Hickenlooper commutes life sentence of Aurora man convicted as teen of 1995 murder charge

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AURORA | Outgoing Colorado Gov. John Hickenlooper on Friday announced he has commuted the sentence of Curtis A. Brooks, who in 1997 was sentenced to life in prison without the possibility of parole for taking part in the killing of a 24-year-old man in Aurora.

Brooks, who was 15 at the time of the shooting, has served 21 years in prison for a first-degree murder charge — even though he didn’t pull the trigger during the fatal killing near the Aurora Mall in 1995. In total, he’s been incarcerated for nearly 24 years.

This undated photo released by the Colorado Department of Corrections shows Curtis Brooks. Colorado’s governor has ordered that Brooks, sentenced to life in prison for his teenage involvement in a fatal carjacking, to be released next year. Brooks was 15 and homeless when three other teens enlisted him to help steal a car in 1995. (Colorado Department of Corrections via AP)

Hickenlooper’s commutation stipulates Brooks will be released from the Arkansas Valley Correctional Facility in Ordway on July 1, 2019. Brooks will then be on parole for five years, according to a press release issued by the governor’s office.

In a phone interview from prison late Friday, Brooks said while he originally didn’t believe Hickenlooper would actually sign his order for commutation, the confirmation has left him “relieved.”

“It was a long process, there’s been ups and downs, and twists and turns, and definitely a lot of frustrations that have gone along with it,” he said. “The thing that I have learned along the way is patience. Control is something we would like to think we have, that we really don’t have.”

Brooks was one of several young boys who in 1995 tried to steal a car near an Aurora mall. During the incident, one of the boys, 15-year-old Deon Harris, shot and killed 24-year-old Christopher Ramos as he walked away from an ATM.

Harris is still serving a life sentence for the killing.

Another co-defendant in the case, who was only 13 at the time of the murder, was released after serving about four years. A fourth co-defendant, Sean Steele, was granted clemency by former Gov. Bill Ritter in 2011.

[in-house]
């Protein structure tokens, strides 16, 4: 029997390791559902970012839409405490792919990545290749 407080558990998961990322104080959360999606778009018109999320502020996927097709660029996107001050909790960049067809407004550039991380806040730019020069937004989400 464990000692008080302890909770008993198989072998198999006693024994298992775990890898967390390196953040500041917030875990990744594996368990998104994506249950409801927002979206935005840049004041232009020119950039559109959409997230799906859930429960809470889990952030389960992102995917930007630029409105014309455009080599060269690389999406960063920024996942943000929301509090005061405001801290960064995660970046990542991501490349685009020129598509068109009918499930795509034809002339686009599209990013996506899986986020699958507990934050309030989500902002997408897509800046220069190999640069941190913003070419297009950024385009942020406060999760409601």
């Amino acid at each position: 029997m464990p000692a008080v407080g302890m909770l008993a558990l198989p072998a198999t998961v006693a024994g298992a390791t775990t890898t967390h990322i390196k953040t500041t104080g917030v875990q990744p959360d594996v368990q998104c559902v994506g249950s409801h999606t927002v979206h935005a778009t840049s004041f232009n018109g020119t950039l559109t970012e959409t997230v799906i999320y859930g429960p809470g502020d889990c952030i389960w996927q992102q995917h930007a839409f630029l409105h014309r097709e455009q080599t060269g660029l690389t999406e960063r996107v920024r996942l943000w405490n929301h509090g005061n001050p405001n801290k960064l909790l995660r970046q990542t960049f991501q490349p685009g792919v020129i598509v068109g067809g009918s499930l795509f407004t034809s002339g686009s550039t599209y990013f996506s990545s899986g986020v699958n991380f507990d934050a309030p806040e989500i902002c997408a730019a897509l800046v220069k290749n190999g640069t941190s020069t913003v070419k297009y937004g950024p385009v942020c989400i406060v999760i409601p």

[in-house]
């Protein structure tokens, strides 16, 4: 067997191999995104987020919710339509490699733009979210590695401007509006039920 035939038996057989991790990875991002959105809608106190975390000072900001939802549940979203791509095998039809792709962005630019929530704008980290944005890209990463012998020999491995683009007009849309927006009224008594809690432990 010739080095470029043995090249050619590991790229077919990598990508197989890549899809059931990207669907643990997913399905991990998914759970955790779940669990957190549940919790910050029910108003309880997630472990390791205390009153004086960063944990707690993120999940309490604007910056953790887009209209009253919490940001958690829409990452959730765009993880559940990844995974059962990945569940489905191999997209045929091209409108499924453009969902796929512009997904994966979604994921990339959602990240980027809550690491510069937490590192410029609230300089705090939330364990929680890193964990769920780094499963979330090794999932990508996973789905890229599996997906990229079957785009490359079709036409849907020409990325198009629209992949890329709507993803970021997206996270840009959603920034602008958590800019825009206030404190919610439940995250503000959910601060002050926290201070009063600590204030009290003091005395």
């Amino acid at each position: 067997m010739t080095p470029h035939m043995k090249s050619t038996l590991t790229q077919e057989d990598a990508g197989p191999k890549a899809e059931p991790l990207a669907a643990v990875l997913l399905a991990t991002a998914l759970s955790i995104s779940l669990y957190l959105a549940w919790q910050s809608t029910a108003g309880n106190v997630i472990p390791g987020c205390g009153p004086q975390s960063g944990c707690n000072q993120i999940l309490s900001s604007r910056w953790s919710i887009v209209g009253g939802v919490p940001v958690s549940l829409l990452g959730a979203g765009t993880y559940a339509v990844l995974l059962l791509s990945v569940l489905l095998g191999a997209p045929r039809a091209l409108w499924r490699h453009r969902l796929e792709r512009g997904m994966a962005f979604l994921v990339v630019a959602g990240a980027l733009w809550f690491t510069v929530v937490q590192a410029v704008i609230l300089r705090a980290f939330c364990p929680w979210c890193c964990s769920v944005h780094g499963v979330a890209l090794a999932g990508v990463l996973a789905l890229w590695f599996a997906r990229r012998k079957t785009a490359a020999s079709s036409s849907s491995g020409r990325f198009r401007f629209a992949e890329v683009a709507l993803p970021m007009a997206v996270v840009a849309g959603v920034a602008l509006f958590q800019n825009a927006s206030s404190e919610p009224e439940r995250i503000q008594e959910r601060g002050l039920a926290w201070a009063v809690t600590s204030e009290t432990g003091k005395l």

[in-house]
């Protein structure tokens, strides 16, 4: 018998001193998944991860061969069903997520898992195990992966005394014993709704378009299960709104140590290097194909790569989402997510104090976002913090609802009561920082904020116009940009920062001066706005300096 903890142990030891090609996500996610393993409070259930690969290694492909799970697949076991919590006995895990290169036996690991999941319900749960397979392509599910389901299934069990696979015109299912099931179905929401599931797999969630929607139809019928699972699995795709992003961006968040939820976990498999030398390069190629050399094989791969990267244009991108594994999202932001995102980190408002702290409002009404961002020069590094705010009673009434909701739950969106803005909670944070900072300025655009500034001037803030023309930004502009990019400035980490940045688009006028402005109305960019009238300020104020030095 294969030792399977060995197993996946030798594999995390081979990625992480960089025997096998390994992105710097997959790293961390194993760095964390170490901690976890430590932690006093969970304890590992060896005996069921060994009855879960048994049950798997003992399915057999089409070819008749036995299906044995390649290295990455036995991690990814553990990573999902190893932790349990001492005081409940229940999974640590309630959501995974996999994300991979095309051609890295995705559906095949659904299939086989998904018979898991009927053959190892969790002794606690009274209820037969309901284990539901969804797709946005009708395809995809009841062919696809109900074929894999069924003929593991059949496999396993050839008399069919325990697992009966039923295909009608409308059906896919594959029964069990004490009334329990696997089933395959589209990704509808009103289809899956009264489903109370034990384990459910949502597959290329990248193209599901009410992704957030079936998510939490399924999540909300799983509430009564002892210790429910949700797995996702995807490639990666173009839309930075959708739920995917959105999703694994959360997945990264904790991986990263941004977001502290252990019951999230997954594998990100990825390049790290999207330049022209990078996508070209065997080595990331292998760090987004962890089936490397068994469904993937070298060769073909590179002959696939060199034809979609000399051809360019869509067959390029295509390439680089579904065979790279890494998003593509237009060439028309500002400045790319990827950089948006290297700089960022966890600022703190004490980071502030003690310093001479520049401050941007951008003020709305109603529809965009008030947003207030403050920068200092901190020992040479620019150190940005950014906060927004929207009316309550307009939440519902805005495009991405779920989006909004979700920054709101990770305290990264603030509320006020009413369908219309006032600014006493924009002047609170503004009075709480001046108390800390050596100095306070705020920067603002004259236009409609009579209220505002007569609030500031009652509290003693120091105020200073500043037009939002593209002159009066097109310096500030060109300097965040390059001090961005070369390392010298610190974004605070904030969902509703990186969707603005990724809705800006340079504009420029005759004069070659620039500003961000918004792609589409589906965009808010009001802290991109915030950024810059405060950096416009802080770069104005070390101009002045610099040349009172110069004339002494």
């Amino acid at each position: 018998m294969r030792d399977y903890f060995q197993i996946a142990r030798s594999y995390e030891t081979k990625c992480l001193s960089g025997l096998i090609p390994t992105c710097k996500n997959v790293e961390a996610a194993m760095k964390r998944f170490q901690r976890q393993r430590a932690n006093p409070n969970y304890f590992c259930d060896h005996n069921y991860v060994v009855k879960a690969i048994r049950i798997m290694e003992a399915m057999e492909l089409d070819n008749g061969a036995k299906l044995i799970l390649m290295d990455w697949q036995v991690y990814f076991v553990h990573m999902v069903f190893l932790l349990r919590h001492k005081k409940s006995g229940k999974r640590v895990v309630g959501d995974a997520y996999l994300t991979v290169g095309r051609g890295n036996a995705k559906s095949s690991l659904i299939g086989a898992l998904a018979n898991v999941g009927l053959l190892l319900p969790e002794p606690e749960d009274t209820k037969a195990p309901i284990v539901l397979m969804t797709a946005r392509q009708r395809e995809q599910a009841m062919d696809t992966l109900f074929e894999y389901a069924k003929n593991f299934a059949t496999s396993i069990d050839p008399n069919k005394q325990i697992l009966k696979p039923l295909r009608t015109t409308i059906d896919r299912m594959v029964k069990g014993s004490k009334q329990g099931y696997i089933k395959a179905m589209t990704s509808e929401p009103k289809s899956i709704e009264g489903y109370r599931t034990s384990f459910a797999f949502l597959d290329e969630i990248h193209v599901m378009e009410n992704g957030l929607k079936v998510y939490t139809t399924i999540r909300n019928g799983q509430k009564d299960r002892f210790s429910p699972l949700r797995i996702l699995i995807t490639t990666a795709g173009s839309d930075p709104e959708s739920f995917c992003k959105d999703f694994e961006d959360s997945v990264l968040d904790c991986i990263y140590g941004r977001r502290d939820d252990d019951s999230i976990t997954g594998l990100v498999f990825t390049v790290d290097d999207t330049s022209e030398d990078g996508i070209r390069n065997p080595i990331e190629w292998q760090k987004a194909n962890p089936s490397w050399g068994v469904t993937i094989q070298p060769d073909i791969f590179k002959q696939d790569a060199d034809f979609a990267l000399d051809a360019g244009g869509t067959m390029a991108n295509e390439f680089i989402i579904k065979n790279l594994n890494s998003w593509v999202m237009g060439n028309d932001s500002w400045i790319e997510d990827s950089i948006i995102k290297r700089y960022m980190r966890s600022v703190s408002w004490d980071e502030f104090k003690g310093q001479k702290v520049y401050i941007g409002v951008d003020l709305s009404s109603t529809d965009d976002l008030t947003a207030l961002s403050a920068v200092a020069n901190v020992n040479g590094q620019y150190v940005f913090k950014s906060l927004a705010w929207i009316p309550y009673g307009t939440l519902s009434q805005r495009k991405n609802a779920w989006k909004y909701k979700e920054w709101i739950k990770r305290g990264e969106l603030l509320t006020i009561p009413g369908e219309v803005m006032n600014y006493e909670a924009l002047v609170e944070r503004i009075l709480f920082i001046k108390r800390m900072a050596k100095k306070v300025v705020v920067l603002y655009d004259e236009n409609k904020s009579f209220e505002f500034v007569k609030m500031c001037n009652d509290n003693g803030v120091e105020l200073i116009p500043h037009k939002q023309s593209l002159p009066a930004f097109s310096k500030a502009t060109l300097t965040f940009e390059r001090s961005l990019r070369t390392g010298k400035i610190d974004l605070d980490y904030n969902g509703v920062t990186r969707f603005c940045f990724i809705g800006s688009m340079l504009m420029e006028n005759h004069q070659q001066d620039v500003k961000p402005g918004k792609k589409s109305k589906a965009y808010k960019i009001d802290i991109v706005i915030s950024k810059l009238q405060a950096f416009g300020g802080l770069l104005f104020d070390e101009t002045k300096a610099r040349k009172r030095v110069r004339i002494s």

Even though Brooks didn’t personally shoot Ramos, statute stipulated he had to receive a life sentence without the possibility of parole for a first-degree murder charge, Hickenlooper explained in his letter to Brooks announcing his decision. 

“You were sentenced under a theory of felony murder: though you did not commit murder yourself, you received a sentence for first degree murder the same as if you had been the killer,” Hickenlooper wrote.

In 2012, the U.S. Supreme Court ruled it is unconstitutional to sentence juveniles to life in prison without the possibility of parole. 

Brooks’ case has also been examined at the state supreme court level, as justices have looked into the constitutionality of new re-sentencing legislation in Colorado.

“Governor Hickenlooper made a very bold decision today, but it really wasn’t bold because it was the only decision to be made,” said Hollynd Hoskins, an attorney with the Denver law firm Leventhal and Puga who has guided Brooks’ case since it began. “Justice had to be done.”

Hoskins was the original public defender assigned to Brooks in the mid-1990s. She’s overseen his case and helped apply for clemency ever since — years after she stopped working as a public defender and became a prominent trial attorney.

“The only way that I can really describe my relationship with her, truly, is a blessing,” Brooks said of Hoskins. “She doesn’t really have a reason to truly care. She picked it up because she felt it in her heart … I feel like she’s the one who needs to be congratulated.”